How to File a DMCA Complaint to Stop Sites Scraping Your Content
Some say that imitation is tantamount to flattery, but in the world of online intellectual property, it is not the least bit flattering. From the time you publish a new article on your site or blog, there are crawlers scouring the internet in the hopes of finding newly-created content that can be plagiarized and used for undeserved gain. Most of these attempts do not even rewrite the articles in question; they simply work by pinging online sites and take the content for their “owners”, copying them word-for-word. While this can be devastating when it comes to developing a successful website with unique content, it can be identified and rectified pretty easily.
How to Find Your Plagiarized Work
The most difficult part of filing a DMCA complaint is finding out just what exactly has been plagiarized. You may have been alerted to one instance of plagiarizing by a friend or through your own investigate research, but could there be more instances out there? Luckily, there is a way to find these copied works by using Google Docs. By using this spreadsheet and creating your own copy within Google Docs/Drive, you can begin finding who is stealing from you. Simply input your RSS feed URL into one column and the plagiarized work URL in the following column; this makes the submission and review process go much faster.
How The Sheet Works
After inputting all of the necessary information, the Google Docs spreadsheet will then perform a search of your most recent published posts and begin pinging online sites to compare them to any recent posts on the site that is potentially plagiarizing your work. If a copy is discovered on the other website, the URL is placed into the spreadsheet and is documented. If nothing could be found matching the title or content of the article, then you will most likely see a ‘N/A’ appear next to the entry. This could also mean that Google Search is currently not working; you can easily verify this by doing a simple manual search.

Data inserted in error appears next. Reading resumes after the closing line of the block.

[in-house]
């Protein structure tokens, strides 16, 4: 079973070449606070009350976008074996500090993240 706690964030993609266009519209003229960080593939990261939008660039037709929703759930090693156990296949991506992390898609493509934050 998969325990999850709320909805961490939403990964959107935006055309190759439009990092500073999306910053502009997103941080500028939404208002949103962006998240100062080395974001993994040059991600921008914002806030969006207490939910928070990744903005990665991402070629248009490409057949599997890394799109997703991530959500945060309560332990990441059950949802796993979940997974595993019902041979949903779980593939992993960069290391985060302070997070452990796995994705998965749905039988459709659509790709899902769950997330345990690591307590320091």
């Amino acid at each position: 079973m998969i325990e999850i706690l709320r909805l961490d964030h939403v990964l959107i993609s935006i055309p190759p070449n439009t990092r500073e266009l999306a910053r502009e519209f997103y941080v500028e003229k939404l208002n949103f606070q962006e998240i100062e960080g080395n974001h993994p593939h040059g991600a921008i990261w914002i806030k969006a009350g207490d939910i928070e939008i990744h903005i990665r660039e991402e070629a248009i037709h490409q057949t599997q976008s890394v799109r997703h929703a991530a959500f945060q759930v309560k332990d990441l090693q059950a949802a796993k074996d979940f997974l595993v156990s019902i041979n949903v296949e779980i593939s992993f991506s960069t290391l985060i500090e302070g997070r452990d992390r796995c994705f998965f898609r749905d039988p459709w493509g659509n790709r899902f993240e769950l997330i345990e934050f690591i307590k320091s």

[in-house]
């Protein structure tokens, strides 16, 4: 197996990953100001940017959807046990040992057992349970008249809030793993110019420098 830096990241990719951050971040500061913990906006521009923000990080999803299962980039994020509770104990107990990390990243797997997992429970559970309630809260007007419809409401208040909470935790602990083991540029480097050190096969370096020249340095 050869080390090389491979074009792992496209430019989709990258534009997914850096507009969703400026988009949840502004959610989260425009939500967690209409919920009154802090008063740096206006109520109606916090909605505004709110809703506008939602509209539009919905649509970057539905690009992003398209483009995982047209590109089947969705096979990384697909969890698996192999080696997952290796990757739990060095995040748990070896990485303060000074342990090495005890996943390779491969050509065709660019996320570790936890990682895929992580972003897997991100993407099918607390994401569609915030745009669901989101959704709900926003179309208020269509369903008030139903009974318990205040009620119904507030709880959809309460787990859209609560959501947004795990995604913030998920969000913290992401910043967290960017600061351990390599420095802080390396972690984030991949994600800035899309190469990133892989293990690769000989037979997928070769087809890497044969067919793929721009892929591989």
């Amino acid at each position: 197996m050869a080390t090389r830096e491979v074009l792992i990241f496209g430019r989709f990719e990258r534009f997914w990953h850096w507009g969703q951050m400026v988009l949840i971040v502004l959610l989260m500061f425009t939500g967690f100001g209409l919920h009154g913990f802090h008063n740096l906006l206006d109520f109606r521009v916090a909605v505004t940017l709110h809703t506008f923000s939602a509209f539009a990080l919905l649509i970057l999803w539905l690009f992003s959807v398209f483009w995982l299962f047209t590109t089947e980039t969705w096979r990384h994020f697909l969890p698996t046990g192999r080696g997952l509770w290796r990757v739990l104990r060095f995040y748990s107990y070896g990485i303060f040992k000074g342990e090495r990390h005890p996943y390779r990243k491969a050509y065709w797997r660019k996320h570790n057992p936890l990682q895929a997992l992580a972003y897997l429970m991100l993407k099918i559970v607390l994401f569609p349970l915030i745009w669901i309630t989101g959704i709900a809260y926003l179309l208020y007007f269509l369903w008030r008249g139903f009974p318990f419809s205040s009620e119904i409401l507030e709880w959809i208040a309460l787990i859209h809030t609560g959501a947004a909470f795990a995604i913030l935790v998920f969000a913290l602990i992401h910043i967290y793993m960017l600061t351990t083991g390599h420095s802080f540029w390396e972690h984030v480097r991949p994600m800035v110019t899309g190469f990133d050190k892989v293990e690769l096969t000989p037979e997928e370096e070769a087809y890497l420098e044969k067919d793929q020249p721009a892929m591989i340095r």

Filing the Report
After compiling the necessary information listed above, filing the Digital Millennium Copyright Act form is fairly simple. You will need to input the full name of the registrant of the website, which will be checked by the hosting company of the perpetrator to ensure you do actually own the domain in question. You will also want to be sure that you have copyright disclaimers listed on your website; at the bottom of the site, for instance, be sure to disclose that all content is copyright of the site and the owner.
You will never be completely safe from prying plagiarizers, but you can always be ready to fend them off by knowing how to file a DMCA complaint. By using the spreadsheet to aggregate information, listing your copyright disclaimer and filing reports as soon as the infractions are noticed, you can avoid both the sting of having your content stolen and also any negative side effects that might arise from a “thief site” recycling your content for their own malicious gains.